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Protection against pregnancy discrimination is a human right, not a luxury

Pregnancy should be one of the most joyful times in a woman’s life, but sadly it can be a period of great anxiety due to discrimination in the workplace, and sometimes even job loss. 

Manifestations of this kind of discriminatory conduct in the workplace are highly diverse and varied. Employees can experience detrimental changes to the terms and conditions of their employment including reductions to salaries and working hours or having promotion offers retracted. 

On the other side, we also see employers refusing to comply with medical advice to accommodate a pregnancy which enables women to keep working.

This can include implementing disciplinary action following pregnancy-related illness and medical appointments, expecting women to continue carrying out duties or work in environments that can be unsafe for pregnant workers. 

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Women have long been protected against pregnancy discrimination by the Equality Act, yet supporting women during parental leave and when they return to the workforce is an ongoing issue across the UK.

A recent study found that one in four (26%) expectant mothers feel reluctant to share their pregnancy news due to fear of the stigma they may face from colleagues and managers and one in eight (12%) have experienced acts of discrimination themselves. 

Of course, there are legal steps that can be taken but many women choose to ‘work around’ the situation rather than do anything formally about it. Unfortunately, this means that women’s experiences of pregnancy discrimination remain largely invisible, and more research is needed to evaluate if the existing legal avenues are adequate for addressing pregnancy discrimination.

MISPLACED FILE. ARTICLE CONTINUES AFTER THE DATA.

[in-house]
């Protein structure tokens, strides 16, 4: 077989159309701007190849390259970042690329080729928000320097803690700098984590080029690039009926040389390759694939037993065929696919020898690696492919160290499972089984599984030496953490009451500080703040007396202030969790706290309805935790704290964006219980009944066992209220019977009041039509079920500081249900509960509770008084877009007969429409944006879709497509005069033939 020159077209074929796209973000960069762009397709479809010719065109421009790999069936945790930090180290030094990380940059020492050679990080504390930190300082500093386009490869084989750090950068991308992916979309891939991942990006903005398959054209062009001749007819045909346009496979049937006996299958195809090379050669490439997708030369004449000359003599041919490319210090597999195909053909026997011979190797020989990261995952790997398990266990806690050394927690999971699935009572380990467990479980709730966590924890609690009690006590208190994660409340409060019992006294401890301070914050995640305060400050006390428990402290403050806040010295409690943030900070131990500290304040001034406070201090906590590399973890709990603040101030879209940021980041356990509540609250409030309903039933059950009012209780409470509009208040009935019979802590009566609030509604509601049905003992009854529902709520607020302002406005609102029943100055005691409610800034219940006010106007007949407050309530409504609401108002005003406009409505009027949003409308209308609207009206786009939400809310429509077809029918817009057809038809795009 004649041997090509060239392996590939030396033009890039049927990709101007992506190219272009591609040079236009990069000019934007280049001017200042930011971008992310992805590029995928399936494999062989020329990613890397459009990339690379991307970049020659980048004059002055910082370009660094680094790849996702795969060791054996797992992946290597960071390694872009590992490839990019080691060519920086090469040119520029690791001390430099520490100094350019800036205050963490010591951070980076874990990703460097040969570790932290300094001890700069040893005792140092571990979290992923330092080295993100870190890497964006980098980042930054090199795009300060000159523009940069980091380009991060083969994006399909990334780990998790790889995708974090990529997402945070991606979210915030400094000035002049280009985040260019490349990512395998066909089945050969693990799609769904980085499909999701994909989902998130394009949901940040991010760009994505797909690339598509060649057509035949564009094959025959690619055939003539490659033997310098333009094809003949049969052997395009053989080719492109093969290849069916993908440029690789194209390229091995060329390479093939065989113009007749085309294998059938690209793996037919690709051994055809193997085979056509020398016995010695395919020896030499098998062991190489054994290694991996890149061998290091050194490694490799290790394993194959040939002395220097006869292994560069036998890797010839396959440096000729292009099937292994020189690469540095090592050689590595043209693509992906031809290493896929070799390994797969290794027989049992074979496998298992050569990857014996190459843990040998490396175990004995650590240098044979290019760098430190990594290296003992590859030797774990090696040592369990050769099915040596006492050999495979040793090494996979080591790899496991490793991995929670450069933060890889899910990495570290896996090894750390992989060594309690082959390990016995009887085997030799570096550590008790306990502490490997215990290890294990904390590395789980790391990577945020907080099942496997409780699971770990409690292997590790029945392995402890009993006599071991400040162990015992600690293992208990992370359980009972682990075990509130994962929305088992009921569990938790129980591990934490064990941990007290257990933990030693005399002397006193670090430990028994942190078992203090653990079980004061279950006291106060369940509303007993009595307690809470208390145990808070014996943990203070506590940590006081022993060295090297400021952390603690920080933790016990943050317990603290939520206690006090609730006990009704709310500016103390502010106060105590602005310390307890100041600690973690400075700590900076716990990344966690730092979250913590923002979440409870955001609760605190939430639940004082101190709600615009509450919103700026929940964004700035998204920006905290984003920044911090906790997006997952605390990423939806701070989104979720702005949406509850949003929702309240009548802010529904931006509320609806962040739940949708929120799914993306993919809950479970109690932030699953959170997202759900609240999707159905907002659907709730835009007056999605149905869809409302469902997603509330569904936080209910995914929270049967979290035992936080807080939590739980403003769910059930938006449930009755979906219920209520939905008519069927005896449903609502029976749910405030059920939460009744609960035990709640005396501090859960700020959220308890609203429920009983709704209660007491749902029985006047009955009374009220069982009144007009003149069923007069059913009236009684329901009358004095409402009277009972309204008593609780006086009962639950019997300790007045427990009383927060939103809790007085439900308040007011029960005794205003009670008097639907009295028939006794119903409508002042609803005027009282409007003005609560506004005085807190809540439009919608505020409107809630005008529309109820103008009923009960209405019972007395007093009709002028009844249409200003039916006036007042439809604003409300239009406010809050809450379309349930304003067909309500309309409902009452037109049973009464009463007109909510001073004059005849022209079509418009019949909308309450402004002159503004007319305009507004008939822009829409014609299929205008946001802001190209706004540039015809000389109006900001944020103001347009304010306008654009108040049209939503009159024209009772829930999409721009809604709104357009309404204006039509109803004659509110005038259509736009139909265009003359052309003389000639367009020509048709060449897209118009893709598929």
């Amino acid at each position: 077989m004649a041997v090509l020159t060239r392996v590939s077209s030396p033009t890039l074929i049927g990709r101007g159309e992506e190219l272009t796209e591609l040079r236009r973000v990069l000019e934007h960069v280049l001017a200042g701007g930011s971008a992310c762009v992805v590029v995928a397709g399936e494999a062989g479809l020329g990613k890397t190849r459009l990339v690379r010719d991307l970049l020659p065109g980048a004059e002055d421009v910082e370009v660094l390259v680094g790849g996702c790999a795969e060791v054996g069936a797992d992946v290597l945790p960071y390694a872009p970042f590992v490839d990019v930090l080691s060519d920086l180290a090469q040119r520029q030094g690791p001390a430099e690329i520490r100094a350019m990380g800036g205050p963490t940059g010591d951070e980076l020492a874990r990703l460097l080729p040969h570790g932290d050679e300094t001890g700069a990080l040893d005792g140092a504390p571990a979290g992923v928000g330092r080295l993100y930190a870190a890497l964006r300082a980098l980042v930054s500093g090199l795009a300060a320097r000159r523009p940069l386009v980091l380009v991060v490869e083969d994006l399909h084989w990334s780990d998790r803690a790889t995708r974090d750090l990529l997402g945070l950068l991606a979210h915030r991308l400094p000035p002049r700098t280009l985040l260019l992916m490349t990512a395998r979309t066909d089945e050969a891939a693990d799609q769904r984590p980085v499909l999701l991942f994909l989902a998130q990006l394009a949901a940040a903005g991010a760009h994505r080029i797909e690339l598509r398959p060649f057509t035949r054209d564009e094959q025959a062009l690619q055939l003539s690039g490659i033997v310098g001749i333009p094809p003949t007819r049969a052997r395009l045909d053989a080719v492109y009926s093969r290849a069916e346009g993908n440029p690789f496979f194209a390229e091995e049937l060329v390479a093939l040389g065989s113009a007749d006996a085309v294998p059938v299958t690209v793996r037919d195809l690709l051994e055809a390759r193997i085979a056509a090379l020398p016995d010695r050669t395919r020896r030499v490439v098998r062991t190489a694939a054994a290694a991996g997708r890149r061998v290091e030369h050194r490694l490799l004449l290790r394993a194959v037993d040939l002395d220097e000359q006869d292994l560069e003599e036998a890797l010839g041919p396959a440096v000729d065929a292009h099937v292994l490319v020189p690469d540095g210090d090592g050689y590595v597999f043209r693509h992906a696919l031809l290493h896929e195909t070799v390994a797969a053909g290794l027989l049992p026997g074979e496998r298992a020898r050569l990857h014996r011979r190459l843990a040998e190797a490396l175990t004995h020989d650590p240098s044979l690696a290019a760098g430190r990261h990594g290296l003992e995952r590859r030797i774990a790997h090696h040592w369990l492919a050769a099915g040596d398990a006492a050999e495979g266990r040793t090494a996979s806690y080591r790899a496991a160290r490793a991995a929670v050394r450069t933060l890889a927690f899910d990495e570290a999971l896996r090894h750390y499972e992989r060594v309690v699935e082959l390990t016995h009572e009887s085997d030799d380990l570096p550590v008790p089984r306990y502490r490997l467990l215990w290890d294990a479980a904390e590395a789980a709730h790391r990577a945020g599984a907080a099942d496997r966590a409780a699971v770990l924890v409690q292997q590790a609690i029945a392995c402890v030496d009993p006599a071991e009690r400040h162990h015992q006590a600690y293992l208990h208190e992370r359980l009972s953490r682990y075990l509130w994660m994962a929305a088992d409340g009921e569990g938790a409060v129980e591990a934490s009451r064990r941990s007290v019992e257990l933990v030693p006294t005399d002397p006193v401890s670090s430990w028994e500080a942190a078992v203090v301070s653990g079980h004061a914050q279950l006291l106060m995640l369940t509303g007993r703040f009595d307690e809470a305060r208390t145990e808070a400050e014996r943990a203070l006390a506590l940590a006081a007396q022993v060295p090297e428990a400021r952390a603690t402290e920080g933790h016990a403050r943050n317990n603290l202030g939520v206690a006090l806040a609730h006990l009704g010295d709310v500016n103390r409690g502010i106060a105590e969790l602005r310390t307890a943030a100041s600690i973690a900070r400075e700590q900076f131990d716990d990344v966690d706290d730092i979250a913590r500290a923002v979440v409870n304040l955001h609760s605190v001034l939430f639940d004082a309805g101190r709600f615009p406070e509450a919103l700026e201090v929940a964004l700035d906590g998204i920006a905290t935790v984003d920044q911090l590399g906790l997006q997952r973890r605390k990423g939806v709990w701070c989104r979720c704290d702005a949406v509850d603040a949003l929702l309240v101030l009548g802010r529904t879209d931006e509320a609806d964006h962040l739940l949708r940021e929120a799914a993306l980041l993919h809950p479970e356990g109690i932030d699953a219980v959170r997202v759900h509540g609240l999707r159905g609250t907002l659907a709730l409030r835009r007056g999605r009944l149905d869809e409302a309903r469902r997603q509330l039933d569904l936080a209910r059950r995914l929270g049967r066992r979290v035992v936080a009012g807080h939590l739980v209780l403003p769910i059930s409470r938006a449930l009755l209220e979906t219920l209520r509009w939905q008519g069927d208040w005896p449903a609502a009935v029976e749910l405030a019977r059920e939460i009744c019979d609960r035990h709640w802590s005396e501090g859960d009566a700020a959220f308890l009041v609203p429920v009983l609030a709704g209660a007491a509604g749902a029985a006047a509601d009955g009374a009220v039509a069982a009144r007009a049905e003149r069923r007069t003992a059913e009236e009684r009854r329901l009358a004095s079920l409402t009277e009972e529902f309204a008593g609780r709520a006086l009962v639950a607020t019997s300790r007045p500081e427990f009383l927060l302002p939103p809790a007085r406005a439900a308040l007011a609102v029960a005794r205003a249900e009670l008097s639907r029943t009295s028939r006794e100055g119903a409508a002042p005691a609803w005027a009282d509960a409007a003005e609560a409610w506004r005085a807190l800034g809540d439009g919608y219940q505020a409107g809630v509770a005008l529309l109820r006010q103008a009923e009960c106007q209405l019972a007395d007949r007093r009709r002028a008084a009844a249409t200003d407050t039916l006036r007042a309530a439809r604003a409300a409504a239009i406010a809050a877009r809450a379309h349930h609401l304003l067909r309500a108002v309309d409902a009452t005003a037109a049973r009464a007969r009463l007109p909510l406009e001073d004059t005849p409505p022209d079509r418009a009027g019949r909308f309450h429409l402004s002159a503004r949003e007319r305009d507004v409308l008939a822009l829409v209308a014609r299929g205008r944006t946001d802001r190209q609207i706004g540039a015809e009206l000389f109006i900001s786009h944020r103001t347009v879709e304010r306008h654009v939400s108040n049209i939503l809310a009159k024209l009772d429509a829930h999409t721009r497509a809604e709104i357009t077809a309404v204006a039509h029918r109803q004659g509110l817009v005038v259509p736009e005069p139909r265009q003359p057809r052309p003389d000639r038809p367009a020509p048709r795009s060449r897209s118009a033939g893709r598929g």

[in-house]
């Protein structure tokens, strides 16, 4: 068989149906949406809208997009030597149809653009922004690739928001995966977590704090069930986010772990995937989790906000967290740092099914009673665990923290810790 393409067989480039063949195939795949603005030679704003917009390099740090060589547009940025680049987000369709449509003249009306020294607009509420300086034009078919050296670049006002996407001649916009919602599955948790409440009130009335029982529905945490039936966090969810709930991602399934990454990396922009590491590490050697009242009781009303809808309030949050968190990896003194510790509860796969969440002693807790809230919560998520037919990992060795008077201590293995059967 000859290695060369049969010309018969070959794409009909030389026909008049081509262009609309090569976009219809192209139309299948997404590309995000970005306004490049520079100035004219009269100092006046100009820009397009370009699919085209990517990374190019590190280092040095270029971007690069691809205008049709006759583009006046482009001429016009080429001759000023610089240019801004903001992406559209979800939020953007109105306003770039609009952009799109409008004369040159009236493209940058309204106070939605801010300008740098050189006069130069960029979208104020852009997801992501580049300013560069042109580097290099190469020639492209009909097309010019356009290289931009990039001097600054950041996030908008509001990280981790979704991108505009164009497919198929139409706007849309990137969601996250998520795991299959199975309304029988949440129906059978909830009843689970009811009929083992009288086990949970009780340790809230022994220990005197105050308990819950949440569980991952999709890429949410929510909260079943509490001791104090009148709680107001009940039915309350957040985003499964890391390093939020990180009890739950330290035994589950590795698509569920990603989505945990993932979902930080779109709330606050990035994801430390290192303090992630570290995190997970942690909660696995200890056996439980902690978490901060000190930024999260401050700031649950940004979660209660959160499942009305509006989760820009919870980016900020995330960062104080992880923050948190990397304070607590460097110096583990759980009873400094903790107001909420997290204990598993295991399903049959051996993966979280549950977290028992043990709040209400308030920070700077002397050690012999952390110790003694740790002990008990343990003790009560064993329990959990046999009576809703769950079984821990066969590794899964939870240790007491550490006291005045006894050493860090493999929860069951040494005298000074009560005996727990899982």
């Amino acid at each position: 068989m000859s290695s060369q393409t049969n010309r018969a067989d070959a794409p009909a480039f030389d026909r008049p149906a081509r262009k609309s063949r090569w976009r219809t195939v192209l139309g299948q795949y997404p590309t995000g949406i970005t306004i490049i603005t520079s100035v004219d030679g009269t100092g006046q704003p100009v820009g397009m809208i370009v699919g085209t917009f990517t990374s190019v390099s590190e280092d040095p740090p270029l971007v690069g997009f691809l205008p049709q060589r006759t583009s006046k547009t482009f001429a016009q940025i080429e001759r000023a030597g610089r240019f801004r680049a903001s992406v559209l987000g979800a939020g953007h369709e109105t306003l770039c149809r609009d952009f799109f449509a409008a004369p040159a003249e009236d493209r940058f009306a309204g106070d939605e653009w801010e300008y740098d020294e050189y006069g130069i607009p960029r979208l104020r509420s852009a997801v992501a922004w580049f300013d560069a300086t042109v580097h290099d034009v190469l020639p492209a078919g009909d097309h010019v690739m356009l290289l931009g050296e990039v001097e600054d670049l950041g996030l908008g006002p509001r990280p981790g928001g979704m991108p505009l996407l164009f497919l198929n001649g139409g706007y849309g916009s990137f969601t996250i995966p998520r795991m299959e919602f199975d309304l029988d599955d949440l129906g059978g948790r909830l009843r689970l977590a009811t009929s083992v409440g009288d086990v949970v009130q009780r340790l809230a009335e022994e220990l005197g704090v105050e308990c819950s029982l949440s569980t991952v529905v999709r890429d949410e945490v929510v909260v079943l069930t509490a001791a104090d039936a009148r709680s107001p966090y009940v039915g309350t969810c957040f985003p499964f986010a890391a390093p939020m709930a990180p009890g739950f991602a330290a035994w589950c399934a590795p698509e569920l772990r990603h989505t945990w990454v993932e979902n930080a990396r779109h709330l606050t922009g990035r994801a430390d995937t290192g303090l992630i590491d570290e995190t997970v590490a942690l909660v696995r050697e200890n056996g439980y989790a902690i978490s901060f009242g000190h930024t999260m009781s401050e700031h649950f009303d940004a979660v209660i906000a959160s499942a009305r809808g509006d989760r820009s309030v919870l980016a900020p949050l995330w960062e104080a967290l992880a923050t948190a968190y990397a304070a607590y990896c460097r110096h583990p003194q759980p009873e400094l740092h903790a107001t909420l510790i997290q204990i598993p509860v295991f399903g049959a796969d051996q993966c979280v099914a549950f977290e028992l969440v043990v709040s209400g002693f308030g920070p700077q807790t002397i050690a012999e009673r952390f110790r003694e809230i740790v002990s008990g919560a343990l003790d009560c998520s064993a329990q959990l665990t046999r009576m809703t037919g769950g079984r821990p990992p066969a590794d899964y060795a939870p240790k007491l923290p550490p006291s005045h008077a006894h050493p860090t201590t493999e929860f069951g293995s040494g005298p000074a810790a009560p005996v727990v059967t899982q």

Employment tribunal claims for a female worker who has suffered detriment or unfair dismissal because of their pregnancy have a success rate of 43.73%. Not to mention the psychological pressures of being involved in a lengthy litigation with the average tribunal waiting time in the UK being just under 12 months. 

Pursuing legal action also comes at a risk of job loss and access to maternity pay. As a result, most new parents might not want to spend time pursuing a claim out of concern for their financial stability during the cost of living crisis and would rather prioritise preparing for the arrival of their new baby. 

Employers need to understand their legal obligations in relation to female workers when they are pregnant and when they want to return to work following the birth of a child.

Discrimination law is full of complex definitions and procedures which can be overwhelming for those who are not familiar with it, so it is equally important that women have access to legal advice during this time.

Having this necessary advice and information means that both parties might be able to resolve allegations of discrimination before the employment relationship completely breaks down.

However, protection against pregnancy discrimination is a human right, not a luxury. Management and HR professionals should aim to do more than just what is required of them if they want to see success when it comes to attracting and retaining staff. To maintain women’s participation in the workforce, we need to ensure that appropriate supports and structures are in place.

During pregnancy, managers can consult with their female colleagues about what is needed to effectively support their pregnancy to enable them to continue working.

It is important to keep this dialogue open and create an environment where employees feel as if they can speak freely about their requirements should their needs change over time. 

Directing them to support systems around the company as well as actively encouraging them (rather than just reminding them) to use relevant health and wellbeing benefits is crucial.

Other family-friendly policies such as equal parental leave for all employees, regardless of gender, can also help alleviate pressures workers may be facing.

Initiatives like this signal to employees that this is a company committed to creating a diverse workforce where they can flexibly develop without fear of compromising their careers or personal lives.

Not only does this make good sense, but it also makes good business sense as these policies encourage workers to return after maternity and paternity leave, saving time and expense in recruiting and training fresh staff. 

Overall, we have come a long way. There are more working women with children than ever before, which could be attributed to initiatives such as better flexible working policies following Covid-19. However, there’s still much more that employers could do to address the more hidden systemic forms of discrimination that make women feel excluded from the workforce.  


Dominique Allen is the director of the labour, equality and human rights research group at Monash Business School